At the University of Washington, a group of educators were charged with defining and teaching a set of communication skills, or “benchmarks,” appropriate for second-year medical students conducting their first inpatient histories and physical examinations. In this article, we describe the communication benchmarks that were developed and an innovative tool for teaching those benchmarks to both students and their teachers. We then present the results of feedback from teachers and students about the content of the benchmarks and the design of the training.
Importance of Communication Skills
Effective communication between health care providers and their patients enhances health outcomes, increases satisfaction for patients and providers and decreases risk for medical malpractice litigation. New requirements and recommendations from national regulatory bodies, educational organizations, and policy centers reflect the importance of effective communication. In 2004, the National Board of Medical Examiners (NBME) began requiring clinical skills examinations to assess competence in communication.1 Communication is one of the six required competencies identified by the Accreditation Council on Graduate Medical Education (ACGME).2 The Institute of Medicine report Crossing the Quality Chasm3 emphasizes the importance of good communication in patient-centered care and the development of trust in minority communities. A 2004 Institute of Medicine report has identified basic and complex communication skills as two of the highest priorities for inclusion in medical school curricula.4
The majority of medical schools report that they are now teaching communication skills within their curricula.5 Overall communication competence can be significantly improved using skill-based teaching methods that employ established educational models.6 However, communication training requires specific content and teaching techniques that sometimes differ from those used to teach traditional medical subjects.7
Several challenges confront educators who are responsible for teaching communication skills. Many of today's medical teachers were not exposed to an organized, skill-based communication curriculum during their own training. They may be unfamiliar with the language used to describe communication techniques and may not be familiar with a model or structure for teaching specific communication skills. Overly general suggestions to listen carefully, ask open-ended questions, and have a “good bedside manner” offer little guidance to students who struggle to find ways of organizing their time and data-gathering during interviews.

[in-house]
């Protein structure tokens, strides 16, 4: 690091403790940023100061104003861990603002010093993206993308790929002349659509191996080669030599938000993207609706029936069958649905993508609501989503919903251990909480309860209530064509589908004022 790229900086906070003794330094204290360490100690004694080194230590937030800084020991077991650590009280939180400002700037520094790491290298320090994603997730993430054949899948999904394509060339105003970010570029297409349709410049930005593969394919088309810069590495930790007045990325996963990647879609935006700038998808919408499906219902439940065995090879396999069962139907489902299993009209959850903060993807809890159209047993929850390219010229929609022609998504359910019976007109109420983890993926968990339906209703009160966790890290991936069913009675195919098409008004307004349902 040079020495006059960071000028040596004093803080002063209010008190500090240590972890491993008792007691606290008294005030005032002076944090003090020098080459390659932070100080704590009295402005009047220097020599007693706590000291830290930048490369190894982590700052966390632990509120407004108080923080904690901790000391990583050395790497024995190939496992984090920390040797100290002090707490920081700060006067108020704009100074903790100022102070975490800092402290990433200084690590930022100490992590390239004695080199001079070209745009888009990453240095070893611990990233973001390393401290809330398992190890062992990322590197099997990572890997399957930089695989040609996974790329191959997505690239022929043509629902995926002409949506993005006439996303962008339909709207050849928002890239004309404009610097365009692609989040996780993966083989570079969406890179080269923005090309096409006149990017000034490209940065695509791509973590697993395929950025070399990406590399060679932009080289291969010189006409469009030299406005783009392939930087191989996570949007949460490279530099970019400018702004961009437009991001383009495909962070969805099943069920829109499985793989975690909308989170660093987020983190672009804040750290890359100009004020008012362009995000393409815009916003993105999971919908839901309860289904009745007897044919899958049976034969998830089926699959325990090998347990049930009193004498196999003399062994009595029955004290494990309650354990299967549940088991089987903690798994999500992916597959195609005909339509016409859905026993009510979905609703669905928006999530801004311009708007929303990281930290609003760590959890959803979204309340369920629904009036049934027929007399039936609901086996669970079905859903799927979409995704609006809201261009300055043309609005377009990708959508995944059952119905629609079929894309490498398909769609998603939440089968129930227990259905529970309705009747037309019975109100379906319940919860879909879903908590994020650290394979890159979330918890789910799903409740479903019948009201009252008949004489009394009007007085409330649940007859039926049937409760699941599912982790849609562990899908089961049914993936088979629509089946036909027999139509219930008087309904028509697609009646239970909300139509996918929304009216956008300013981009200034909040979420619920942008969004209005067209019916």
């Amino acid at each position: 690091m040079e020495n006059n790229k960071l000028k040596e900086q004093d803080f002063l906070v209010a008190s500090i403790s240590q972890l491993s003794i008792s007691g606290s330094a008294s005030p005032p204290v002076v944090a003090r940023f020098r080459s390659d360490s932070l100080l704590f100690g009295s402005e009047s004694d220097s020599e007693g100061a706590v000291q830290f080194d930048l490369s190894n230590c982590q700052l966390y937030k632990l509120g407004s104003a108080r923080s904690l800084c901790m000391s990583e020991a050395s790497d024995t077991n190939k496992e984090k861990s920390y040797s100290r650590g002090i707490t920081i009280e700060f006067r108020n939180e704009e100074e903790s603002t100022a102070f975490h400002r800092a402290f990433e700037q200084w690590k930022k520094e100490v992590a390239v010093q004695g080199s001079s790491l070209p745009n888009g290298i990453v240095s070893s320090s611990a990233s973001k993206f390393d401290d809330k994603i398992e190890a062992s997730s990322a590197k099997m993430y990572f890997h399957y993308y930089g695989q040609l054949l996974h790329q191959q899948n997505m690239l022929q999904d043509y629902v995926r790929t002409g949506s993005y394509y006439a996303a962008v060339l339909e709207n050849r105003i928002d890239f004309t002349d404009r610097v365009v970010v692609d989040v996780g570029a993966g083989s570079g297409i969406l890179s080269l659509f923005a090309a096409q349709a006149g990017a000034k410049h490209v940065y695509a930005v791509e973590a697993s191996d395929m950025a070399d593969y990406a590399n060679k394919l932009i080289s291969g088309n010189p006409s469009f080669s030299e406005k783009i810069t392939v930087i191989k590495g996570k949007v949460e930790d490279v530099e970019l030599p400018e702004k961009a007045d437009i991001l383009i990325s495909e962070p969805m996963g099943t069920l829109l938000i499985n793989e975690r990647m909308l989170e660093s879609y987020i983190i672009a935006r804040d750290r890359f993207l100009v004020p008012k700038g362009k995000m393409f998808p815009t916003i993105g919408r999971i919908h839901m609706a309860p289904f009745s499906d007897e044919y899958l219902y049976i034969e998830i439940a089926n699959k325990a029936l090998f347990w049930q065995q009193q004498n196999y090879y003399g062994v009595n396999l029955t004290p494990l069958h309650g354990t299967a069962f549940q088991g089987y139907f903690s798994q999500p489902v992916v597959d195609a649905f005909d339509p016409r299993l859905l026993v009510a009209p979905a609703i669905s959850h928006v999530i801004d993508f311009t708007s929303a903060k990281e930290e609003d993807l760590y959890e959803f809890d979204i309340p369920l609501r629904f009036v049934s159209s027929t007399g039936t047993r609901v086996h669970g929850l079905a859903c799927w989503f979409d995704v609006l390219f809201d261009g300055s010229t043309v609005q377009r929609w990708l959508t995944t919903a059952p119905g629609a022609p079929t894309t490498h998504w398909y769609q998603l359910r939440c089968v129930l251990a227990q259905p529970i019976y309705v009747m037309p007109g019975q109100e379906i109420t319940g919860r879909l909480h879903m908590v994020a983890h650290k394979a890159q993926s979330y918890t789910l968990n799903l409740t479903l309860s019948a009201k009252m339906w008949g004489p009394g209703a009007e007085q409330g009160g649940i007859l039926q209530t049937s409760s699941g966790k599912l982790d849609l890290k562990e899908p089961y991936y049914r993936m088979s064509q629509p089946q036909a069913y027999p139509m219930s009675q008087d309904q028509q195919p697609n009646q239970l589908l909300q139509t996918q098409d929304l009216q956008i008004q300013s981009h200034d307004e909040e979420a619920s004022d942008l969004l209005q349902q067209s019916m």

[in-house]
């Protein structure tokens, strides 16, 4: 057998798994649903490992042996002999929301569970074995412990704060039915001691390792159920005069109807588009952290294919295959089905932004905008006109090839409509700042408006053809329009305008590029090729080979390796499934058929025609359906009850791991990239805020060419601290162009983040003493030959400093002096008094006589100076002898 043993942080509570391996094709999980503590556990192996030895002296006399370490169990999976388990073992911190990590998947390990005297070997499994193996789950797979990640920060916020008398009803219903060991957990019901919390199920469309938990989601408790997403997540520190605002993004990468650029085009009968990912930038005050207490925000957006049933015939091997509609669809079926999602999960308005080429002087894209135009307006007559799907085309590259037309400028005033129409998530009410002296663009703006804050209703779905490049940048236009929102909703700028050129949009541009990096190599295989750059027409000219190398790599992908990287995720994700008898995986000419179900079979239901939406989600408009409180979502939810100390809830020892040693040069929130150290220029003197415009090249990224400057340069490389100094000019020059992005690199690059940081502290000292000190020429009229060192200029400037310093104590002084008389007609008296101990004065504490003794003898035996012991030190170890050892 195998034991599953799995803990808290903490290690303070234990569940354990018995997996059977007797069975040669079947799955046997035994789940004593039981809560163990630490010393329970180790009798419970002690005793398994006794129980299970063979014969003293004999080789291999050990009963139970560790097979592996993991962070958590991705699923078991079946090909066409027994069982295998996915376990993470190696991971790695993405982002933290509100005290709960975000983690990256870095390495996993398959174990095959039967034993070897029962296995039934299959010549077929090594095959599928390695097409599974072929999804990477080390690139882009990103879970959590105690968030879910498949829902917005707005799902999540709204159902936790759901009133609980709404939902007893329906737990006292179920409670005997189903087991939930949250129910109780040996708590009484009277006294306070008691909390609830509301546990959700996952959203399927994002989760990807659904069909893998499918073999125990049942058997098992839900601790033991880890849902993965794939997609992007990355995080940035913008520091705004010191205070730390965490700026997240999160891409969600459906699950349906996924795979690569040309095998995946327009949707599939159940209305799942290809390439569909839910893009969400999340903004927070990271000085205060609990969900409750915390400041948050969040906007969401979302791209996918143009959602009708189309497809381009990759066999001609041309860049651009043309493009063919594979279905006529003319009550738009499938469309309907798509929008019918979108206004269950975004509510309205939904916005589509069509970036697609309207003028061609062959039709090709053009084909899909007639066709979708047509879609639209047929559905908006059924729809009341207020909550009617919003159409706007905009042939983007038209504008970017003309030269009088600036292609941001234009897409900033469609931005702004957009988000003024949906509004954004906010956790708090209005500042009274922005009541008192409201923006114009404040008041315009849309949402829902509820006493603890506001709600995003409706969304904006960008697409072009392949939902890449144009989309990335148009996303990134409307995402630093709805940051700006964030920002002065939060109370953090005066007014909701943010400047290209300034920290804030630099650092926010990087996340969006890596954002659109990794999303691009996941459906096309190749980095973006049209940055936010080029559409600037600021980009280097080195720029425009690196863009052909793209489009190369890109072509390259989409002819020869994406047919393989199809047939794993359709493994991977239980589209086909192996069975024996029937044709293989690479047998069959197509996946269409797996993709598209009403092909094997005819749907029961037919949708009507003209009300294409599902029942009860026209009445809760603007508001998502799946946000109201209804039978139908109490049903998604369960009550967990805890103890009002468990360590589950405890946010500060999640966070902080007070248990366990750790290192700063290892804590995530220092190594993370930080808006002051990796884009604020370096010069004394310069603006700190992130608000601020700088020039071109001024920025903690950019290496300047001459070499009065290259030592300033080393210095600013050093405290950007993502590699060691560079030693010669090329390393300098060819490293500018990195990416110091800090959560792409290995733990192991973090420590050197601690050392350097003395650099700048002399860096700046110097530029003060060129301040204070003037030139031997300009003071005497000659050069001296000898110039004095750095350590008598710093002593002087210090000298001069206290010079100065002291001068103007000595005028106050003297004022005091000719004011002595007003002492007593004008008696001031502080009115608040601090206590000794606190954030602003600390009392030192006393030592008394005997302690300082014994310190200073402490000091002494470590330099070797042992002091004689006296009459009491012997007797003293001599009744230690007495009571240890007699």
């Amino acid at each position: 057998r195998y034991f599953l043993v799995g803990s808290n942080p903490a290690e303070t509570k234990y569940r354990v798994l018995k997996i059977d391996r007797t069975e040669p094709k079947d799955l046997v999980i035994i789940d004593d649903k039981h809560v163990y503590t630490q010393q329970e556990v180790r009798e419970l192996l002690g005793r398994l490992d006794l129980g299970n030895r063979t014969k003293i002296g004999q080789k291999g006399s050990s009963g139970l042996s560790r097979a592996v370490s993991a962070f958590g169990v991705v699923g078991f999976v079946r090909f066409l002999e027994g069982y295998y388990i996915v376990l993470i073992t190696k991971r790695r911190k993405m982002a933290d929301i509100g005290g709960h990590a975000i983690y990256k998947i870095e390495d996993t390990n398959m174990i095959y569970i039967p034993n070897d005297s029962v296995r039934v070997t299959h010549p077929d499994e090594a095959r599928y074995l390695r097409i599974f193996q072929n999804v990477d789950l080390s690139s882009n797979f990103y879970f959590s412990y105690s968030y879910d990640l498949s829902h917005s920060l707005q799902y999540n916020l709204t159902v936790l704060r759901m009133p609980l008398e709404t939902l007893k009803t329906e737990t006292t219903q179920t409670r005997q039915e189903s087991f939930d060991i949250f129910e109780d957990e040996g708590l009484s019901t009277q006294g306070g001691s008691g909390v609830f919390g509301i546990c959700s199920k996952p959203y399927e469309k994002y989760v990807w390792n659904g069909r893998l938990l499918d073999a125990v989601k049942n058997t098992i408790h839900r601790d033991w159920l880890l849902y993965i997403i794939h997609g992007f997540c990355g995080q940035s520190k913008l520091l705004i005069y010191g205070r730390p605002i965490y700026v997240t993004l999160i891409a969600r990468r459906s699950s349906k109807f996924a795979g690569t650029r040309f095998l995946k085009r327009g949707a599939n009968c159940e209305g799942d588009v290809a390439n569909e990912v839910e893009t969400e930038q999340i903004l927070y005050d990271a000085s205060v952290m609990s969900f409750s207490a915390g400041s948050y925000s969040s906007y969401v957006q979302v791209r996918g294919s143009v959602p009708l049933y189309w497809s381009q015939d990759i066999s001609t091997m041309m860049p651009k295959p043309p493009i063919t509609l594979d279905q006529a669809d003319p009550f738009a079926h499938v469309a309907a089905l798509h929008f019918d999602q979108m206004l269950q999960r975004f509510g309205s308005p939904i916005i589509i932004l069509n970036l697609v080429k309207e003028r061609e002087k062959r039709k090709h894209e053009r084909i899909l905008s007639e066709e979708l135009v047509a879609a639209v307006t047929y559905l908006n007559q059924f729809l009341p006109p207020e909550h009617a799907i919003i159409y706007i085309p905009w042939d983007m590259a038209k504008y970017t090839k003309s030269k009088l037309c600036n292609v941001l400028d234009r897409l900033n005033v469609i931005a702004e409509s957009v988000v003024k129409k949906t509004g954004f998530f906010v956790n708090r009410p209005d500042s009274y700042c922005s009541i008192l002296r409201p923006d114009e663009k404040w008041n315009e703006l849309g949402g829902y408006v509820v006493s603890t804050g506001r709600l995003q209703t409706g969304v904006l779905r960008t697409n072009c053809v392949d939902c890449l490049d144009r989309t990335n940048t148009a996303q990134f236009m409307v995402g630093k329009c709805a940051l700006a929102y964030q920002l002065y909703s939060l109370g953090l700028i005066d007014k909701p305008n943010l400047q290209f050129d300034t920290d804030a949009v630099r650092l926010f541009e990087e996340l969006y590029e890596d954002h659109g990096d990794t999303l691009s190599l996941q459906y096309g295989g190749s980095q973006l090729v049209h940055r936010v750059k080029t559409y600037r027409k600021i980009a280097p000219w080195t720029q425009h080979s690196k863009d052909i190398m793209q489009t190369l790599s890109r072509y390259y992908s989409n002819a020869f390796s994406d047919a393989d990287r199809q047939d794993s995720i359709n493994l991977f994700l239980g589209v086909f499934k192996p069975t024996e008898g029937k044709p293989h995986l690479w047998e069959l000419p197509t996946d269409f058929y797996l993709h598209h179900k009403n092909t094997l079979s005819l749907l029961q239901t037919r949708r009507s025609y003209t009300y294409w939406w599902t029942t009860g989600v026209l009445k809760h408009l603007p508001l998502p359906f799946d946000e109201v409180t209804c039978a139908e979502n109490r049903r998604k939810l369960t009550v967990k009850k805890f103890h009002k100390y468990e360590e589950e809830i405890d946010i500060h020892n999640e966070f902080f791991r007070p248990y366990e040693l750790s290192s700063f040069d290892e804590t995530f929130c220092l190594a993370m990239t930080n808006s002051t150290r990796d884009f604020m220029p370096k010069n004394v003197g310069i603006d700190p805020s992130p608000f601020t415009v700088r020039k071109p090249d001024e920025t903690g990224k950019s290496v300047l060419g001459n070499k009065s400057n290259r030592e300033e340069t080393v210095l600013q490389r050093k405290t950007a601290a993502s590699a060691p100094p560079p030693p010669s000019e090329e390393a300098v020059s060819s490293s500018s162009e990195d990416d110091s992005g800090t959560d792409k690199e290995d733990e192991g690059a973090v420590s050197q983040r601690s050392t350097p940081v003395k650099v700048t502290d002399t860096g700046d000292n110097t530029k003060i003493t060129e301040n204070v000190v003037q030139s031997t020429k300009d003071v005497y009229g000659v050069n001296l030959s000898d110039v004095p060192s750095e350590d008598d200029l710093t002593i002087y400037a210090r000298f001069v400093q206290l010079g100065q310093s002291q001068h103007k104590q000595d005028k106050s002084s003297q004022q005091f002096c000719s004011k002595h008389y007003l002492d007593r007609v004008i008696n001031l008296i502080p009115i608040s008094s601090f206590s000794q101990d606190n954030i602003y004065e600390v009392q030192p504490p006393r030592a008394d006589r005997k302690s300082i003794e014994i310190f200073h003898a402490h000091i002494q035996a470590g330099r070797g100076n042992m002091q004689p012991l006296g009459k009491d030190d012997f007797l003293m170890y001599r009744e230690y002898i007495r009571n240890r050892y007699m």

Essential elements of effective medical communication were identified in 2001 in the first Kalamazoo Consensus Statement.8 It divides communication elements into seven areas: (1) building the relationship, (2) opening the discussion, (3) gathering information, (4) understanding the patient's perspective, (5) sharing information, (6) reaching agreement on problems and plans, and (7) providing closure. However, the communication skills that are required of students in specific clinical settings and at particular levels of training and development have not yet been described.
The communication training described in this article was developed as a part of the University of Washington School of Medicine's new “College” system. Under the College system, 30 clinically experienced teachers from various specialties oversee a four-year integrated curriculum of clinical skills and professionalism, which includes teaching history and physical diagnosis skills, to approximately 180 second-year students in the second-year Introduction to Clinical Medicine (ICM II) course. Each faculty member mentors six students from each class and is responsible for bedside teaching of history, physical examination, and communication skills. While students are introduced to communication principles and interview patients in their first year, their contact with actual patients and bedside communication is much greater in the second year. Since communication skills are so critical to each patient encounter, and second-year students are scheduled to do a large number of patient interviews, in 2003, we formed a committee of six College teachers—including the course director (EG) and a behavioral science consultant (LBM)—and decided to define the communication expectations for second-year students and start our ICM II course with a training session on communication skills.
The training session on communication skills was the first of several classroom sessions scheduled throughout the year to teach specific physical diagnosis or interviewing skills. In the weeks following the communication teaching session, and during most weeks throughout the year, students have been able to immediately apply what they learned by doing actual history and physical examinations on hospitalized patients as their College teacher observed and gave feedback.
Development of Communication Benchmarks
A benchmark is a point of reference by which performance is measured.9 At the University of Washington, this term has been used to identify learning objectives in a variety of subjects such as professionalism, physical diagnosis skills, and medical communications. In the simplest of terms, the benchmarks are a list of effective communication skills that students should demonstrate by the end of their second year in medical school. The final benchmarks were reviewed and approved by the entire 30-member College faculty in August of 2003.